When we talk about self care, I think so many of us just can’t imagine having substantial time for ourselves to take a trip, get a massage or even spend a day at home just relaxing without the constant need to fill the void with work, and details of our unique life experience. Maintaining personal identity becomes an unattainable vision rather than a necessary part of the journey of being a special needs parent. Even if just a few minutes a day, we must keep something for ourselves. Sometimes we feel guilty or even selfish, but recognizing that taking care of you IS how we care for others is one of the most important things you can do for your child. We spend so much of our energy on others. Often it is physical energy and we are exhausted, but the mental and emotional strain can wear you down in the same way.
According to a 2018 Harvard study on Self Care for the Caregiver “burnout is an example of how repeated exposure to stress harms mental and physical health. Chronic stress triggers a release of stress hormones in the body, which can lead to exhaustion, irritability, a weakened immune system, digestive distress, headaches, pains, and weight gain, especially in the midsection of the body.”
In essence, don’t completely expend your energy. Many of us can easily fall into the martyrdom trap and just do everything for everyone, and I have been guilty of that as well. Unfortunately, when you crumble to pieces, people will either wonder what took you so long, or pile on the guilt that you should have asked for help. Consider this challenge your wake up call and explicit invitation to examine what your personal needs are and take action.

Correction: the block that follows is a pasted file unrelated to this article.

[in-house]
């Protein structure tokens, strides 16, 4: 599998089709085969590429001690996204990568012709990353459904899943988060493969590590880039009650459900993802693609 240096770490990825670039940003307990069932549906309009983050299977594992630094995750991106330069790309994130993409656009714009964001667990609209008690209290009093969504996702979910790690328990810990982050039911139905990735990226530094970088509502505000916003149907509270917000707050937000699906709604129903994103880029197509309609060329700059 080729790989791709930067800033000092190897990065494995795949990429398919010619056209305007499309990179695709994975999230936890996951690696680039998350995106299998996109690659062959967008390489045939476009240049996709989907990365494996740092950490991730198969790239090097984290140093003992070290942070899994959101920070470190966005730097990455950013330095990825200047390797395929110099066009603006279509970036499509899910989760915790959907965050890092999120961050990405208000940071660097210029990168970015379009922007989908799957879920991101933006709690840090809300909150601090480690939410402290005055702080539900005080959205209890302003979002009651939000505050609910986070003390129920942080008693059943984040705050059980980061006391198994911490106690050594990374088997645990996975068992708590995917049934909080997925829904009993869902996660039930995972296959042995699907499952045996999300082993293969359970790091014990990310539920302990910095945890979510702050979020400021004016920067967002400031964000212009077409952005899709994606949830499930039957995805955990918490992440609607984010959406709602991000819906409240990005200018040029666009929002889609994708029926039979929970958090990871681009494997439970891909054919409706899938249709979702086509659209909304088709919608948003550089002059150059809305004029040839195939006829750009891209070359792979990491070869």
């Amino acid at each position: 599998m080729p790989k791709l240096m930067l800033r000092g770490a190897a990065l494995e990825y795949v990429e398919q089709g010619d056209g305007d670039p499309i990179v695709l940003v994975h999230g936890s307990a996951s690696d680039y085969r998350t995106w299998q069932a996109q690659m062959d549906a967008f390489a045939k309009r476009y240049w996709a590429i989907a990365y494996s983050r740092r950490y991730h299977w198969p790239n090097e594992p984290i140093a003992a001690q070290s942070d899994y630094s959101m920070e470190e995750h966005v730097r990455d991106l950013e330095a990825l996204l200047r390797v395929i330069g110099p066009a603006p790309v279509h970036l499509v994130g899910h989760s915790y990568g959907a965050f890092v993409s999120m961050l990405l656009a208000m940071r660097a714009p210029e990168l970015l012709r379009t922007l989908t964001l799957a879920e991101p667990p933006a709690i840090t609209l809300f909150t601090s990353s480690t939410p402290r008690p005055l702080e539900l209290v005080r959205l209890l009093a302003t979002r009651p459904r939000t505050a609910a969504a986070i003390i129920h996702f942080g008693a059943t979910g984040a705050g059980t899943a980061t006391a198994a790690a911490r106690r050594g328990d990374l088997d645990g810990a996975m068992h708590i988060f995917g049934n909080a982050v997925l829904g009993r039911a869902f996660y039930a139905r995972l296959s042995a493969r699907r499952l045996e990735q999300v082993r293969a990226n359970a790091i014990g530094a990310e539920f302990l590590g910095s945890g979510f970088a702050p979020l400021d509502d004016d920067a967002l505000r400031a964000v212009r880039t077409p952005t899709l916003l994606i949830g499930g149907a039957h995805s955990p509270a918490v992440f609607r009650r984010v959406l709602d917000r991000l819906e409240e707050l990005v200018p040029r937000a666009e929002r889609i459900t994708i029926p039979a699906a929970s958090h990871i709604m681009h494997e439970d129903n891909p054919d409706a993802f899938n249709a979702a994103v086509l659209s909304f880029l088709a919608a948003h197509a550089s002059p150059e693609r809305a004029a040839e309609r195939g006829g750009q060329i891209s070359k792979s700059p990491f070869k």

Another point I would like to make is that acknowledging difficulty is important. I believe that many of us don’t want to sound like we are complaining because, on many levels it feels disloyal to our children. The Harvard study goes on to explain that “Self-compassion is essential to self-care.” By being able to admit that things are hard—that caregiving is hard is “means giving yourself credit for the tough, complex work of caregiving, stepping away from the self-critical, harsh inner voice, and allowing yourself time — even if it’s just a few minutes a day — to take care of yourself.”
Many of the things we do each day are not glamorous. While that is true for all parents, most are not managing the bowel and bladder needs of their adult children. By acknowledging —and I’m not equating that with constant complaining—you give yourself permission to need and therefore make some time or activities in the day that are for you.
Seeking help in various forms: a break, companionship, an activity, a nap, is another part of the Harvard study that bears mentioning. Breathing techniques, mind body practices such as yoga or tai chi, as well as eating well and getting adequate sleep are all part of part of maintaining your own sense of balance and purpose.
Finally, remain connected. It is important to maintain your friendships. I have been remarkably blessed with lifelong friendships that have built me up over time. My friends see my struggles because they chose to look. I definitely vent to them if need be, but I also strive to maintain our relationships on equal footing. Acknowledging that each of us struggles while being able to give and receive grace in your friendships will soldify, rather than antagonize those close to you.
This often means not engaging in every situation at all times. We have been taught that speaking our mind and standing up for ourselves is more a right than a privlege. Maintaining composure in volitile situations or even petty annoying ones, is so much easier when you have taken the time to do the work of self care.
The InPsych Journal June 2019, stated, “A sense of belonging has been described as a fundamental human motivation underpinned by a pervasive and compelling need to belong that we continually seek to find and maintain (Baumeister & Leary, 1995; Maslow, 1957). Even as we strive to belong, we are also deeply conditioned to provide a sense of belonging to others (Baumeister & Leary, 1995). It is our sense of belonging and its importance to us as a species that shapes the way our relationships with others, groups, and even whole communities function.”
Connection is the principle that has driven my work for the past 20 years. It is the cornerstone of the &friends community, and everything we do will celebrate the sense of belonging those we love and to each other.